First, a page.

At best they are being told by IT companies that this new system can do all these wonderful things; at worst they are just stupid.
People moan about Tescos - but I dont have to shop there tomorrow if I dont want to. But I have to wait upto 5 years to make my democratic and even then they might still get back in.
If we paid for our own health care, education, national insurance etc - and the provider annoyed us (or another strong word!) we could cancel our policy and move it. But with a state providing for us - talk about a contridiction in terms - no one wins - except the directors of the IT firms who provided the system.

Anonymous said...

Most women who went to Newnham College in Cambridge wince visibly when they are reminded of the fact that Hewitt is an 'old girl'. It seems that most women decidedly do not like other women (eg like Hewitt)patronising them.

Given the state of the NHS IT system (to take just one topic), one wonders what Hewitt's ability was to run a Newnham tea party - the female equivalent to 'organising a p**s-up in a brewery'?

Benedict White said...

Iain, "She makes Des Browne look competent."

You have got to admit that is some achievement.

Anonymous said...

Its quite unfair to blame Patricia Heitw for this one - although she should shoulder some responsibility.

The cock-ups here are spread over many groups:

- the IT software companies providing it. These don't have a track record in building true enterprise ready systems on this scale. As a result, the software they've produced has taken a lot longer to stabilise - and isn't actually ready yet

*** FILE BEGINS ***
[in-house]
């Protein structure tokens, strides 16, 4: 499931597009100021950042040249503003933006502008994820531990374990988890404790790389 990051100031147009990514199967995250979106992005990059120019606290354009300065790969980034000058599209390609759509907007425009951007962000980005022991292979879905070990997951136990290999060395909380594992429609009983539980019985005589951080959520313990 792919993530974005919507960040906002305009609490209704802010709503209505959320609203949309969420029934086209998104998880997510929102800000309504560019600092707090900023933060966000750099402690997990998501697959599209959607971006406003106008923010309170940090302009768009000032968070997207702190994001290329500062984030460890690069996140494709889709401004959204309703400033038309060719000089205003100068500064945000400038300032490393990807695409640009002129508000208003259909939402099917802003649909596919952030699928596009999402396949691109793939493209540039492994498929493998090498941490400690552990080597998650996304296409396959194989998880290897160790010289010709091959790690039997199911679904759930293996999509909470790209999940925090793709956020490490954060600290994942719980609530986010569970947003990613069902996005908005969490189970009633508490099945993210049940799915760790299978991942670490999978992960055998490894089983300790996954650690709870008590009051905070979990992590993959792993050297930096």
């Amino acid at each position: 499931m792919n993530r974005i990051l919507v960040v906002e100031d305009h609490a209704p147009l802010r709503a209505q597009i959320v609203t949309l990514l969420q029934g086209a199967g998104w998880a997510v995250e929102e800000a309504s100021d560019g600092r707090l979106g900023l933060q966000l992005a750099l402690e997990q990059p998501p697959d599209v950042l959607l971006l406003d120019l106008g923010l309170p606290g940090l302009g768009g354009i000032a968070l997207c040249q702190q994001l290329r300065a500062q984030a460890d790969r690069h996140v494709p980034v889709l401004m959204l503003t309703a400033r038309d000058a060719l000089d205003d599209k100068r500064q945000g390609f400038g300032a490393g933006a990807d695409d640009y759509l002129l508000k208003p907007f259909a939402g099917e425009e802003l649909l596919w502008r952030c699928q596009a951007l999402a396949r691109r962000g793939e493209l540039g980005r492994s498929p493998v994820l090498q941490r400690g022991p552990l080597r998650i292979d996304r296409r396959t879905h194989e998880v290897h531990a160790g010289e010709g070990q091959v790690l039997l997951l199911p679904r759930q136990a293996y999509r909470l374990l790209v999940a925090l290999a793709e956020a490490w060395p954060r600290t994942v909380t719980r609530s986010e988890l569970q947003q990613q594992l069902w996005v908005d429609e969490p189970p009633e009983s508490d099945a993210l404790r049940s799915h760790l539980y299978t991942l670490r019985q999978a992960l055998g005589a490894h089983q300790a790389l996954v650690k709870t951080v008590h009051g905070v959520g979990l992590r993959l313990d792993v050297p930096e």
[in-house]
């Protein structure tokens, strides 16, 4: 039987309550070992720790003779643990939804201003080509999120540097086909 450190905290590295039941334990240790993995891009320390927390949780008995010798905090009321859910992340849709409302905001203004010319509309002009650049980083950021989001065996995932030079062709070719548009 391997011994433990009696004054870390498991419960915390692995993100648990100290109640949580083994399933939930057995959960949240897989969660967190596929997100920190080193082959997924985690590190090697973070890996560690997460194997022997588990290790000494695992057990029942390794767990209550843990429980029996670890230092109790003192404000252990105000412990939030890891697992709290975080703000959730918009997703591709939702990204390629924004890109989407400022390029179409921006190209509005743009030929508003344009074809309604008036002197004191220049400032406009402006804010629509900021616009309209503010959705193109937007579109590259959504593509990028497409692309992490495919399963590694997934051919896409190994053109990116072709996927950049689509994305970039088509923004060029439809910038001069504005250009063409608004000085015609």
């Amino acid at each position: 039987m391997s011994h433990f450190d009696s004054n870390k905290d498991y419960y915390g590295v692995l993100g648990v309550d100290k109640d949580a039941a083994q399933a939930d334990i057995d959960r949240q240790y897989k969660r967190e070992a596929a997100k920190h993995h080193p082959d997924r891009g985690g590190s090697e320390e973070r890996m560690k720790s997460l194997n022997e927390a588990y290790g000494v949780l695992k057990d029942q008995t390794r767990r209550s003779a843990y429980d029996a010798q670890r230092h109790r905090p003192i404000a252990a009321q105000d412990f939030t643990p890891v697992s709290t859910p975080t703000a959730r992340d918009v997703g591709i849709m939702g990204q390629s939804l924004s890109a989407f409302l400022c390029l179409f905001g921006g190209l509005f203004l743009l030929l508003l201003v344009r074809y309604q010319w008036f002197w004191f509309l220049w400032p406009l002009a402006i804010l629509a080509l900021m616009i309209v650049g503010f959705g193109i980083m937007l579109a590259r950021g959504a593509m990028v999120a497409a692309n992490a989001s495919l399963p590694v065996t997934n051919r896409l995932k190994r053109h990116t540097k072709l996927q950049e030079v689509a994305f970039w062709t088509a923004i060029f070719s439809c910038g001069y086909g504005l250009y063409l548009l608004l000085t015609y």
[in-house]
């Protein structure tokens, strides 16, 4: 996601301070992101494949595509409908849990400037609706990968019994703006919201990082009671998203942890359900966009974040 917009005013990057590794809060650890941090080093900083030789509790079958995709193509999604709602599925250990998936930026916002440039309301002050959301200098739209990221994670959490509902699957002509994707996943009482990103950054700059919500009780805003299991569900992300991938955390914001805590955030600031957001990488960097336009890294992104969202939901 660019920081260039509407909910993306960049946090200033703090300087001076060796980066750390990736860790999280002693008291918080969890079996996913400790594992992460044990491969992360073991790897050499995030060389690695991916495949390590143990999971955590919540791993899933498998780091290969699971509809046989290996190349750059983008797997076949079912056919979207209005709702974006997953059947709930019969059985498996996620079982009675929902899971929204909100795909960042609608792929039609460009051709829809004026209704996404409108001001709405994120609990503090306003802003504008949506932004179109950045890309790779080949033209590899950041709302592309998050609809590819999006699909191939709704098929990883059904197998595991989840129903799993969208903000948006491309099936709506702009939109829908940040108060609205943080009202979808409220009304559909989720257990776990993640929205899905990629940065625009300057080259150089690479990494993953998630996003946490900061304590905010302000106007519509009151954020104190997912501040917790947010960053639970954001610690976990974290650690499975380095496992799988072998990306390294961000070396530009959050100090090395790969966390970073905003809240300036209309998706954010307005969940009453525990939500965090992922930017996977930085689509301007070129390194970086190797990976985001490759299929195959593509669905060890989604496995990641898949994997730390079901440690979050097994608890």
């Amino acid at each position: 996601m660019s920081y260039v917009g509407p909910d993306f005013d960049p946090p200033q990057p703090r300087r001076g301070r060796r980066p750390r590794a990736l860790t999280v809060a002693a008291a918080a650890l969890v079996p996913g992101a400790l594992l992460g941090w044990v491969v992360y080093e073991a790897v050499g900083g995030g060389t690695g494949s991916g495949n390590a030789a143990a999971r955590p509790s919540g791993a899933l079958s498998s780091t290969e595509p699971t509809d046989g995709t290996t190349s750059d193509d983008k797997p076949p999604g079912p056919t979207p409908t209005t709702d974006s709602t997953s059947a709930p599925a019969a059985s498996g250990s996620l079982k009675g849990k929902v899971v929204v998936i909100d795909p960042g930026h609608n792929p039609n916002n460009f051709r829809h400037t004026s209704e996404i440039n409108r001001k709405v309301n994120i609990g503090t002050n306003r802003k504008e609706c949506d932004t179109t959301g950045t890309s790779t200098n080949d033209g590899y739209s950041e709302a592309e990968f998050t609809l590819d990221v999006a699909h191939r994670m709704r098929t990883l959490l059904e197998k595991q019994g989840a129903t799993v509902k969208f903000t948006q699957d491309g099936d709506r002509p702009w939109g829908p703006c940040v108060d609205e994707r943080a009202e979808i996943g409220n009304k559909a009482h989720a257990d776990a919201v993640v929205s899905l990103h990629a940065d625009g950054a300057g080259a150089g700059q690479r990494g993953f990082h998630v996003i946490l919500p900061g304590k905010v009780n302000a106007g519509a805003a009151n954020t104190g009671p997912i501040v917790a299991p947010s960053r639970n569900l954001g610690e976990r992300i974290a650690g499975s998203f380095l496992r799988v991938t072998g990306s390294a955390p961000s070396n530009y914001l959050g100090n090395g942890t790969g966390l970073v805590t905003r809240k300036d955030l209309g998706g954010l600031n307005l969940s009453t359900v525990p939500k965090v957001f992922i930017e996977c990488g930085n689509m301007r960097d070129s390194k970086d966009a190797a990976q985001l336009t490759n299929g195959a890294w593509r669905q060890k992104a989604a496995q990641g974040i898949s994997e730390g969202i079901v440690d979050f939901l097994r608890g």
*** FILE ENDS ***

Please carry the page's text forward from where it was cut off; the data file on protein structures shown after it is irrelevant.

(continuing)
- there is a distinct lack of vision over what some of the software needs to do, and where there is vision its not always consensual. This means that what some hospitals like, others detest. It would be helpful if the software providers actually had a decent vision too. This is perhaps the single biggest issue.

- the LSPs have taken a lot longer to get to grips with many of the legacy issues each hospital presents, and with sometimes awful legacy data. Add ot that the software they're trying to implement isn't stable, its no wonder they have issues.

- hospitals have underinvested in IT and in IT staff for years. This means that the quality isn't always there. In particular, hospitals sometimes behave like SMEs buying bespoke software, not organisations signing up to enterprise ready software. There are some good people out there - but not enough. Its unfair to criticise the rest - they've done well at dealing with the jobs they had. However, in CfH-land , hospitals need people used to dealing with enterprise scale sofware and processes to get the most from it.

- CfH seem not to have the vision to define what is required or is good for the NHS. The monolothic approach adopted may have worked if many of the other issues hadn't occurred. Given them though, whats being attempted is well nigh impossible. A different tac is required.

- some of the basic issues don't yet have consensus in the medical profession, such as patient confidentiality. I've heard some outrageous comments on the radio from people who really should know better on this. If the medical profession can't sort this one, then the public will loose confidence in them, not the IT. Thats bad for all of us.